The market quickly recognised this and for a few years leasing facilities on leased plant and equipment were regularly being offered at negative rates of interest because even though the lessee might be paying back less than the capital, on an after tax basis the lessor was still making a handsome return. Days of joy for FAF as the demand for leasing grew quickly.  As a consequence, towards the end of the 1980’s when corporation tax stood at 35% most Lessor finance directors looked at their gearing, which had grown hugely off the back of demand for debt, and decided that to pay the corporation tax at the lower rate of 35% was on balance a better idea than to spend so much time effort and balance sheet capacity in running a leasing business.


There developed for a few years in the late 80’s / early 90’s a strong market in the buying and selling of leasing companies as the industry adjusted itself to the new tax regime and the number of Lessor’s declined.  Nigel Lawson had achieved something quite special in that he had reduced the tax rate but saw the tax "take” increase. Mr Trump of late has yet to achieve the same.  In the early 90’s we sold 25% of the business to Elders Finance – the Australian Merchant Bank – part of the Foster’s Brewing Group.  This was a short lived experience as they fell into difficulties in the recession of the early nineties and we subsequently agreed to terminate the arrangement. This was a difficult time for FAF as the entire economy was suffering from the inertia of business in general.

With some determination and focus we worked our way out of the 90’s recession much wiser for the experience and with a thorough understanding of the concept that "cash is always king”.  At this point we decided that we would turn FAF into a lifestyle business where the shareholders would take out what money was sensible each year rather than attempting to build the balance sheet.  We continued with this strategy without having any debt until 2010 when we decided it was time to re-build the group balance sheet.  There followed a period of interesting change in the business model as we began to build our own rental book through First Asset Rentals Limited. This led to the development of an operating lease strategy when we would take top slice risk on deals which banks were reluctant to fully underwrite in order to deliver the necessary accounting treatment for the customer.  This was followed closely with a residual value product where we use "patient capital” to invest in the residual value of assets at the end of an operating lease.   We have now added the third leg to our stool in the guise of FAF Capital Limited which provides debt to corporates in support of our structured lending products and is itself supported by a range of wholesale funders.  As a small, focused, and intelligent financing business we persist and strive to deliver an exceptional and bespoke service to all of our loyal customers employing the benefit of our many years’ of experience as well as a quality contact base.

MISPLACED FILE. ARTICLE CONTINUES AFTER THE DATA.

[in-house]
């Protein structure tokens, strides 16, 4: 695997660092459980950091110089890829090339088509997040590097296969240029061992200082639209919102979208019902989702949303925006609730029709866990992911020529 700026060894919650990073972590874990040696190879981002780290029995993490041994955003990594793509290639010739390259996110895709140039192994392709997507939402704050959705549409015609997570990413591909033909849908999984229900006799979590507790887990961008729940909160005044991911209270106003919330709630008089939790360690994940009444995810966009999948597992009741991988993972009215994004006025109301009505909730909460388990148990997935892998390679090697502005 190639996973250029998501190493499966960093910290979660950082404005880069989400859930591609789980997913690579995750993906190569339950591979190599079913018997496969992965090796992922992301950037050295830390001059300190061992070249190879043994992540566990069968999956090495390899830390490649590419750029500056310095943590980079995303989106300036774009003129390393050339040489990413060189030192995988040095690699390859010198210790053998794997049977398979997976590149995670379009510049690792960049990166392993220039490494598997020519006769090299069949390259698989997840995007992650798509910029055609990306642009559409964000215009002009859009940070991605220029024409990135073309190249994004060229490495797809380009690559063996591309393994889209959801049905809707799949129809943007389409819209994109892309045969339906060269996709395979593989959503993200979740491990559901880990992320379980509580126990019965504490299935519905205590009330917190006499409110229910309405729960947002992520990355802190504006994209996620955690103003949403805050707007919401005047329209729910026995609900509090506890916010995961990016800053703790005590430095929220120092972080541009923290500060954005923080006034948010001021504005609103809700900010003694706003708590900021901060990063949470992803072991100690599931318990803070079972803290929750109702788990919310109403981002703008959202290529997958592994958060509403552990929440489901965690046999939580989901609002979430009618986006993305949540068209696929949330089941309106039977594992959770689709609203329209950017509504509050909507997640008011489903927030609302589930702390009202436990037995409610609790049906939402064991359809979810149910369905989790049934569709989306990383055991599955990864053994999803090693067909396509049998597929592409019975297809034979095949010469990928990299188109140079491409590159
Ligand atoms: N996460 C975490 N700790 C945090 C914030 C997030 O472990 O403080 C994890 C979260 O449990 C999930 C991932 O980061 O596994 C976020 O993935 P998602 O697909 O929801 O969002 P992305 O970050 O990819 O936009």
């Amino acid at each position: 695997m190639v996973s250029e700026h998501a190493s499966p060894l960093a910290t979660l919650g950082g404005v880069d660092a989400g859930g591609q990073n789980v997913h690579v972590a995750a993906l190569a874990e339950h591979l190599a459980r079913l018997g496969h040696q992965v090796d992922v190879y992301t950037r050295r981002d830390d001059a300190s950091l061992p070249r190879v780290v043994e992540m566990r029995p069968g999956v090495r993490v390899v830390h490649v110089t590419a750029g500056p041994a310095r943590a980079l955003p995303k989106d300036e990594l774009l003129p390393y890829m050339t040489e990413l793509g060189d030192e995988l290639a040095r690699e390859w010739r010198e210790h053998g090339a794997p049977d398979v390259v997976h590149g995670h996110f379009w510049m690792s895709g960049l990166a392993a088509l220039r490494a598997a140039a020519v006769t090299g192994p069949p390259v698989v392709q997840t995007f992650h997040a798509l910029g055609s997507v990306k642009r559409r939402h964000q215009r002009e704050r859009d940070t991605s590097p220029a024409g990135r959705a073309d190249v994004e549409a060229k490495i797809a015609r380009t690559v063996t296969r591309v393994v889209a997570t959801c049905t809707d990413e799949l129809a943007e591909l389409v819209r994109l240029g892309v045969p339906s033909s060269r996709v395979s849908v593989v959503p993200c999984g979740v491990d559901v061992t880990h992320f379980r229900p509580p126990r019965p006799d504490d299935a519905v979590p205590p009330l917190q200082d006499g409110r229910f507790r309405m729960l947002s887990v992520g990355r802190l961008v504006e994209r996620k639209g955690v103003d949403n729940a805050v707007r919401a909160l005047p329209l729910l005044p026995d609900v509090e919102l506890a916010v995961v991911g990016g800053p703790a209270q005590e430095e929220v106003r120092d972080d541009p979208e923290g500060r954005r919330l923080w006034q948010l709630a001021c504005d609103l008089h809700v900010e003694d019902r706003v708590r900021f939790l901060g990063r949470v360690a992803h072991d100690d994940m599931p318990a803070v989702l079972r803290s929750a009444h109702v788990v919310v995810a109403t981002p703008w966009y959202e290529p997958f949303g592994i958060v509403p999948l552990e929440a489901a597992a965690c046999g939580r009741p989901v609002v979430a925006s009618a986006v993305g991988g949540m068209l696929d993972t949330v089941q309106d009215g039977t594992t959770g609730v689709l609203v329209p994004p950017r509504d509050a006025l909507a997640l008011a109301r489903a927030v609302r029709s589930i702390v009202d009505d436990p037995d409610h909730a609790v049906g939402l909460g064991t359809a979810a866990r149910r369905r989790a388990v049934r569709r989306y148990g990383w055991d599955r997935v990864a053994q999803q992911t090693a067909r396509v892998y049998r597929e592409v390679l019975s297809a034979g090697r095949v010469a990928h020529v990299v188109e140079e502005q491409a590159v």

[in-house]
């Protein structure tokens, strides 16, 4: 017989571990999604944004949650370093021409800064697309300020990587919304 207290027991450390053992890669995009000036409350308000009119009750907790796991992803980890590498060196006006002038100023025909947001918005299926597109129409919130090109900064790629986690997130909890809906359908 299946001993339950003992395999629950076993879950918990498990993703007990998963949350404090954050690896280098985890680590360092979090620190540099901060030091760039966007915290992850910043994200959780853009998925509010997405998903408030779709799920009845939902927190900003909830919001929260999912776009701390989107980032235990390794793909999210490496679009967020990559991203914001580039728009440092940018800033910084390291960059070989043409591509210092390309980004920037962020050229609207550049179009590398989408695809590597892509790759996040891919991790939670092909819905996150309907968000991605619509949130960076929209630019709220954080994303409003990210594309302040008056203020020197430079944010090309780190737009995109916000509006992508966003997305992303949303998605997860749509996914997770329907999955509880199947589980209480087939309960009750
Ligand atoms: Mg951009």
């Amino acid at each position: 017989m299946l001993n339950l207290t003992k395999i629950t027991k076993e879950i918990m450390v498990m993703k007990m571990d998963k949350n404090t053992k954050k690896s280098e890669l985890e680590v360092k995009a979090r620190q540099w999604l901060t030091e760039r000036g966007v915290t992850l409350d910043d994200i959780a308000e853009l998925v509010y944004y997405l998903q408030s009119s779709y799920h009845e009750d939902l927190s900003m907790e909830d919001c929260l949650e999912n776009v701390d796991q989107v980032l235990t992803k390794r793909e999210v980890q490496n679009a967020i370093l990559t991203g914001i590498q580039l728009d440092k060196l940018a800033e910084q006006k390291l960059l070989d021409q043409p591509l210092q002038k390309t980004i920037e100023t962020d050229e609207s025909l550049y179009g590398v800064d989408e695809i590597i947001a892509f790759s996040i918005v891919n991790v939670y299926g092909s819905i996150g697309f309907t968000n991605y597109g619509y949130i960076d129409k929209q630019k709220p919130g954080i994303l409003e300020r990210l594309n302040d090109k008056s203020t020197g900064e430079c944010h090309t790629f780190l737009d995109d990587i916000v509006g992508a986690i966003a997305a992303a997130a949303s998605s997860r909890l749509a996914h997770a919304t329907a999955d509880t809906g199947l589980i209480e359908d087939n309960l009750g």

Reflections:


The industry has changed enormously over the last 10 years as banks retreat back to their standard product offerings with little appetite for any real transactional innovation or flexibility. A change which has been to our benefit and perhaps the main reason we have managed to stay in business – the ability to move quickly and provide varied and flexible structures for our customers.  Of some concern  is the a dearth of young people coming into the asset finance industry over the last 5 to 10 years – Is this because there isn’t sufficient training or perhaps because there is a need for more self-promotion by the industry as  the skills employed by those financiers in the early years are being over looked.

As with any business big or small two principles remain the same
• "Money IN must always exceed money OUT”
• "Cash is King”

It always amazes me how many times this is forgotten.  The key to a successful business is a happy working environment and the team spirit which we at FAF are fortunate enough to enjoy is well deployed amongst all of our staff and the Board.


As we move towards 2019 we have a strong range of interesting products and are very fortunate to have a dedicated, loyal and highly professional team of asset financing specialists who are as always keen to provide the first class service for which we have become known. We look forward to taking the business forward for the next 42 years.